A Taliban suicide bomber in Kabul attacked an armored bus carrying American, international, and Afghan soldiers and contractors Saturday, killing at least 17 people including 13 Americans, the highest American casualties in an attack in Kabul since the war in Afghanistan began (NYT, BBC, WSJ, Tel, AJE, LAT, Globe and Mail, Guardian, Reuters). Officials indicated this weekend that the bombing may be linked to the insurgent Haqqani Network, which has stepped up the pace and proficiency of attacks on foreigners and prominent targets in Kabul (NYT, Reuters, AP, WSJ, Post). The Times reports that the Obama administration is now relying on Pakistan's Inter Services Intelligence Directorate (ISI) to bring the Haqqanis to the negotiating table in Afghanistan, even while the former has increased its efforts to fight the group (NYT). And Afghan President Hamid Karzai angered many American officials on Sunday when he condemned the Kabul attack, but made no mention of American casualties (NYT).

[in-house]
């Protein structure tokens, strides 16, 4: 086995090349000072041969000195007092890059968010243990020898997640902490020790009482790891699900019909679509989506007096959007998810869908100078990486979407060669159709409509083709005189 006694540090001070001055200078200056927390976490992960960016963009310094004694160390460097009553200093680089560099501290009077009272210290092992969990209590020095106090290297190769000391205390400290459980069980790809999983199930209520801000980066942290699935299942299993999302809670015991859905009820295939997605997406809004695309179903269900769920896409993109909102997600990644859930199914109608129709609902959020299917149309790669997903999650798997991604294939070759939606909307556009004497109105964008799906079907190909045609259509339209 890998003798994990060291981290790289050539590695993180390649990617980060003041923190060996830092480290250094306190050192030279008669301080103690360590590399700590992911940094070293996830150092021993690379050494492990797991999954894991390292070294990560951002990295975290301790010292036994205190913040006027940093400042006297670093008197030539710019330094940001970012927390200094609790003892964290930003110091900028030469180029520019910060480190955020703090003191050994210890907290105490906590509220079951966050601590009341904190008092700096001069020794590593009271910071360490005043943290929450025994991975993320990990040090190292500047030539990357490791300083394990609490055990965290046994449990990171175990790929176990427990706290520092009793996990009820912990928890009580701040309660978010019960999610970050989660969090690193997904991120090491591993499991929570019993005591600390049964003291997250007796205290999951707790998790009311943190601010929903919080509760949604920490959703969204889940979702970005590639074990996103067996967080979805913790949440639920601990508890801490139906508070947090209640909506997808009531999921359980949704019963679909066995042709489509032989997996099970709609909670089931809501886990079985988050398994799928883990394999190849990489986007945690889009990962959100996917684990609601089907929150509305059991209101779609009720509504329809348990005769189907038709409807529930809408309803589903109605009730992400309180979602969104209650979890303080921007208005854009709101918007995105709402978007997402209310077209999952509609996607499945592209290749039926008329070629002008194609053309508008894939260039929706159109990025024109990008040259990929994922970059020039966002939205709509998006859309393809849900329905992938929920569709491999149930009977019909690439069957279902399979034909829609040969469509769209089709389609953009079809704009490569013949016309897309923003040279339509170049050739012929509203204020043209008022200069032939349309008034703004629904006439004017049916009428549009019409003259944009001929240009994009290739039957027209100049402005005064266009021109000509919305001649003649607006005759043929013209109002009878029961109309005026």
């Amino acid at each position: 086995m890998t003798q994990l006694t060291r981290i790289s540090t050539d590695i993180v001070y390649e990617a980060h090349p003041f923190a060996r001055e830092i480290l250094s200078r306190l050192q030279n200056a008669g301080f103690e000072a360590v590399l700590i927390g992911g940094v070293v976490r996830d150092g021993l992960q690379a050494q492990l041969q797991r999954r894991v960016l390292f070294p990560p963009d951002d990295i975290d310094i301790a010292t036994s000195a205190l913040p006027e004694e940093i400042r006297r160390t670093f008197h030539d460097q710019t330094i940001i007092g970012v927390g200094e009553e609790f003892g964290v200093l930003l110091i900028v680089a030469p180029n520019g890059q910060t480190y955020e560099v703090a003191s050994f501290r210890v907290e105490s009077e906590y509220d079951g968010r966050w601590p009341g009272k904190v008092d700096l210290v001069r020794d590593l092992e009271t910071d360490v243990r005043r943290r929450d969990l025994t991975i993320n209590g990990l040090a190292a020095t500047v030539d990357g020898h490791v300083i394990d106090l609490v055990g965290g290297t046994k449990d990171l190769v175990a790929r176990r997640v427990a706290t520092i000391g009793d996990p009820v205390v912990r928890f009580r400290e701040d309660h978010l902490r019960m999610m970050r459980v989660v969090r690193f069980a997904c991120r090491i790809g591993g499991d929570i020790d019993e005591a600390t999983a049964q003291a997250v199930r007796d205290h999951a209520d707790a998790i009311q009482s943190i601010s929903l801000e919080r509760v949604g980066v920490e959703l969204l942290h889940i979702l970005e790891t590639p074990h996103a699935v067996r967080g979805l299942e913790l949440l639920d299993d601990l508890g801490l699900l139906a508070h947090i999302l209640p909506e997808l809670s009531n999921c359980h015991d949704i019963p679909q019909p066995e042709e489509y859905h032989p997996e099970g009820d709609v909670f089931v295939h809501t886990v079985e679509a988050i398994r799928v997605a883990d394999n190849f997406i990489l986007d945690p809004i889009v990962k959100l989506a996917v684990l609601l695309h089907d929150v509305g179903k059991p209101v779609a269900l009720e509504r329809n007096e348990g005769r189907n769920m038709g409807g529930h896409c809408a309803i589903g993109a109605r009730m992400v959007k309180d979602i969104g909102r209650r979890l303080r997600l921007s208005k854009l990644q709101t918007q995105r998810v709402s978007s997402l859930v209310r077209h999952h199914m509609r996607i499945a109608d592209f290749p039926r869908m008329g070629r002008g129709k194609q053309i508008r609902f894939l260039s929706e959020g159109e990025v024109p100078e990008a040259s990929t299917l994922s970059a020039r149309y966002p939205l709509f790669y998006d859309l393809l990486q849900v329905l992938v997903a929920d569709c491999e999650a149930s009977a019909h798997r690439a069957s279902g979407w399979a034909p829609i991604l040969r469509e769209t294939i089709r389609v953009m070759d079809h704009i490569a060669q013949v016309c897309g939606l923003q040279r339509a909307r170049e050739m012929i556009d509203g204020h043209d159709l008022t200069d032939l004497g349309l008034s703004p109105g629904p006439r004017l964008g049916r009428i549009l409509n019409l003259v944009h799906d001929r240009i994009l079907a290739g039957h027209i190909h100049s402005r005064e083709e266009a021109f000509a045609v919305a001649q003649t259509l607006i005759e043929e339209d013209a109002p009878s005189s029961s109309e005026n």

Elsewhere in Afghanistan, a suicide bombing and ensuing gun battle in Kandahar Monday killed four people and heavily damaged the United Nations High Commission on Refugees office in the city (AP, Guardian, AFP). Three Australian soldiers were killed Saturday when an Afghan National Army trainee opened fire on them before being shot dead (NYT, BBC, AP). And a female suicide bomber was shot and killed before she could detonate her explosives in the province of Kunar Saturday, while on Friday fighting broke out in Nangarhar province -- though reports differ as to whether the violence was an attack on a convoy of NATO and Afghan forces or a land dispute between the Shinwari tribe and the Afghan government that quickly escalated (NYT).